If you had two exact same antennas next to each other, say 10cm, or even wound together. Would they see the exact same noise?

I'm thinking whether it would be possible to amplify a signal by amplifying the common signal and removing the noise in the case the input signal is of unknown frequency and amplitude.

The reason I ask is that types of noise are inherently random such that an antenna with an unknown signal on it would have a hard or impossible time differentiating the desired signal from noise, whereas dual antennas could see a common signal and be able to remove/cancel the noise out by differntial signal rejection methods if said noise was random or different in each antenna.

  • \$\begingroup\$ Noise is unwanted signal. It doesn't have to be random. Another transmitter could produce a signal that, for you antennas, would be noise. Or isn't power line hum noise? \$\endgroup\$ – RaphaelP Apr 25 '19 at 13:23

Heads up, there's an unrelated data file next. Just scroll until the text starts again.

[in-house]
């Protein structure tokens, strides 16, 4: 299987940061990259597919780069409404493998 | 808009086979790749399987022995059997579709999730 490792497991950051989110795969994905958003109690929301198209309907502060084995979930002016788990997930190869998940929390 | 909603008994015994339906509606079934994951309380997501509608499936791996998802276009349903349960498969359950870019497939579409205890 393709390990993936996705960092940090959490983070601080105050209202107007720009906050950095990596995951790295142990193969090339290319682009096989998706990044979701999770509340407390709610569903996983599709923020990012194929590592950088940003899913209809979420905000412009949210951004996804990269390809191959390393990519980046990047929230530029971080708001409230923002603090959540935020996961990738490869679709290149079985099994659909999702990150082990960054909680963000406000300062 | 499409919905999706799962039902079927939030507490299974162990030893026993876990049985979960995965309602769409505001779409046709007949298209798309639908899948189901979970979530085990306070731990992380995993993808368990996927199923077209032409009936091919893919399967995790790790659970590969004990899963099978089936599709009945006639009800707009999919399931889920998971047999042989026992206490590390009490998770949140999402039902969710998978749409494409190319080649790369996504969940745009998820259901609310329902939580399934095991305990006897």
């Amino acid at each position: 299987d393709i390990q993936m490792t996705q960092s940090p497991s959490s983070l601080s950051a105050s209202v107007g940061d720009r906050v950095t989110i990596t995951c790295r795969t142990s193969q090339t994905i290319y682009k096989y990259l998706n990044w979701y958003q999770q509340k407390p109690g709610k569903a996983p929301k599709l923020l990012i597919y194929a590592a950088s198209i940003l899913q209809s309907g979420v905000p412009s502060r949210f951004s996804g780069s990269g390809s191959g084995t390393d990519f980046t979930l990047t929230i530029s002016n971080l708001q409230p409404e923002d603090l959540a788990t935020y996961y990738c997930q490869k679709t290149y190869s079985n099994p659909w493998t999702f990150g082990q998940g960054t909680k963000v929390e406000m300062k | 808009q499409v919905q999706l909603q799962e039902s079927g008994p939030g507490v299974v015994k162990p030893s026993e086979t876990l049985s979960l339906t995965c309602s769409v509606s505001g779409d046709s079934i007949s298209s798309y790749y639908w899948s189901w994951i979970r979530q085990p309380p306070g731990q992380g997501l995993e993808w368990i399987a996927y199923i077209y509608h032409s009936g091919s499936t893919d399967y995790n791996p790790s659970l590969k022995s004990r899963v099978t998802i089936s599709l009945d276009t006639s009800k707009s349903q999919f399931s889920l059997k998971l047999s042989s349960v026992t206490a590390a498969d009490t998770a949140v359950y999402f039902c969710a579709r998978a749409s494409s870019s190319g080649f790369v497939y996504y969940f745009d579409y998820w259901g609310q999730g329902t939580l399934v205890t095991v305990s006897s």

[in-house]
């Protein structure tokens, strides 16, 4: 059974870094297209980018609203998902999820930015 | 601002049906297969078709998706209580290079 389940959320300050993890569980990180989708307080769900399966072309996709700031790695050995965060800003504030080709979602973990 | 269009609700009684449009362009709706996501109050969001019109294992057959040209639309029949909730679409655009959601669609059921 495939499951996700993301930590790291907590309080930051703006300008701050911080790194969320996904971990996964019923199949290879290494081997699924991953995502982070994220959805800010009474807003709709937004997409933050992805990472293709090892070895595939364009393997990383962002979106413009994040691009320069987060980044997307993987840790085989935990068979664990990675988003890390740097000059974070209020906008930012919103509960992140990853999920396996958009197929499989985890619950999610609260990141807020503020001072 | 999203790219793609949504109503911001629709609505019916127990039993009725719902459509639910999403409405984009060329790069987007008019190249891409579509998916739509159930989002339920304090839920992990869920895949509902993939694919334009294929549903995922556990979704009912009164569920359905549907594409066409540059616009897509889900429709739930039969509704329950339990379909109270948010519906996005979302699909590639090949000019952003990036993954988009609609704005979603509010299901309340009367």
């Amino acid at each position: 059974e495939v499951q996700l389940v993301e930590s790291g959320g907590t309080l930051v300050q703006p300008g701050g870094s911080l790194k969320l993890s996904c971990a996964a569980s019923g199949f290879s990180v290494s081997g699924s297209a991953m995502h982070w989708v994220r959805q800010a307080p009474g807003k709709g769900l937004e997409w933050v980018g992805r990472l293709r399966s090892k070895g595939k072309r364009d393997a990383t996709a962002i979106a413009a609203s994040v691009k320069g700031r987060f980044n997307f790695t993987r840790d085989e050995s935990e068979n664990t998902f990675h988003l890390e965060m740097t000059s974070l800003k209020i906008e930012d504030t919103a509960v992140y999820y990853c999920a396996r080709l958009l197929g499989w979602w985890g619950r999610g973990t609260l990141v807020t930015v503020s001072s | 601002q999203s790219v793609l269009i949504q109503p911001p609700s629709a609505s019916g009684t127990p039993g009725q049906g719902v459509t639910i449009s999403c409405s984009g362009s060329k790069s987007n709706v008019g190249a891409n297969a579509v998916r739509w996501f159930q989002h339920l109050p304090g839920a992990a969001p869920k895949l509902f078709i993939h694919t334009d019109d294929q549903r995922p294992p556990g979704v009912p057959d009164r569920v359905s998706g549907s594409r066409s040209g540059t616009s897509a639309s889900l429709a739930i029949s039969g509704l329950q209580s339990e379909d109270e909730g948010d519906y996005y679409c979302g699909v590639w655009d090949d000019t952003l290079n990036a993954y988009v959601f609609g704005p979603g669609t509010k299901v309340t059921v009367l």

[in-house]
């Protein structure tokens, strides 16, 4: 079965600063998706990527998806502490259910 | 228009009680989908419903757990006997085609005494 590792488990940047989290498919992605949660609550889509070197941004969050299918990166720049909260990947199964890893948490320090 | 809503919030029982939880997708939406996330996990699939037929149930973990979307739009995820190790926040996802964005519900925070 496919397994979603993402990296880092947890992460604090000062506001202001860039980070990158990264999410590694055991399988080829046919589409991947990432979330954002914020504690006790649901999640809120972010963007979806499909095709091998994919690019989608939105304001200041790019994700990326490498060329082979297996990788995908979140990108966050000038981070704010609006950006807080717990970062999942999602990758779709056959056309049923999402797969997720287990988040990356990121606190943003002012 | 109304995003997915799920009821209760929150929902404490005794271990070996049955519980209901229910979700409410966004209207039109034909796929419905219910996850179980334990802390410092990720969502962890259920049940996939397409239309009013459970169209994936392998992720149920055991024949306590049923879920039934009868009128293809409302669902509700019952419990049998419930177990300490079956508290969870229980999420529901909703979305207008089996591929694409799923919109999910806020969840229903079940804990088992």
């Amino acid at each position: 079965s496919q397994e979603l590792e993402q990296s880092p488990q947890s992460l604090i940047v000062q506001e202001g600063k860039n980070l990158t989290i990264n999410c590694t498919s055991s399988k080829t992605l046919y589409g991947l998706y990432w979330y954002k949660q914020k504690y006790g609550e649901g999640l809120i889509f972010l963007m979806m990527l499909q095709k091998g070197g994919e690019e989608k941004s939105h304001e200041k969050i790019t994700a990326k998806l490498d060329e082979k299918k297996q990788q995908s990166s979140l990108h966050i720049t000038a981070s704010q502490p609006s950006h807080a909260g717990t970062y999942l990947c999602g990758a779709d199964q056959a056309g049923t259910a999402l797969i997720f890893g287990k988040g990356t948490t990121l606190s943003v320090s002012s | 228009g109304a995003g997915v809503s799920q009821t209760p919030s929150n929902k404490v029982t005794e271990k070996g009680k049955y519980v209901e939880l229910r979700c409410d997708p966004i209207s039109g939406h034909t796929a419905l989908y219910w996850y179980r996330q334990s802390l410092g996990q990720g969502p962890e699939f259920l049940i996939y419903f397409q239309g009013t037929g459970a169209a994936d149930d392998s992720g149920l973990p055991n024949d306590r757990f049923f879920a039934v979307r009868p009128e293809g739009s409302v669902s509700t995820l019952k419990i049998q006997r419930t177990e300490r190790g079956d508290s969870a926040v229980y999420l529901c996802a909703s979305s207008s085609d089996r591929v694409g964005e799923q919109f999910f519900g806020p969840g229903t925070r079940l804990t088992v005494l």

Treating the signals received on more than one antenna is known as beamforming. It relies on the antennae being in different places, so that aspects of the noise and signal they receive are sufficiently different to be suitable for processing, usually to enhance the SNR (signal to noise ratio).

The two most common processes are to steer a beam in the direction of the wanted signal, and to steer a null in the direction of an identified unwanted signal source. 'Steering' is achieved by giving the signals different delays, and adding them, sometimes with weights other than unity.

This is a much-studied technique, and there is a huge amount of literature out there. Many people have done their PhDs in this field.

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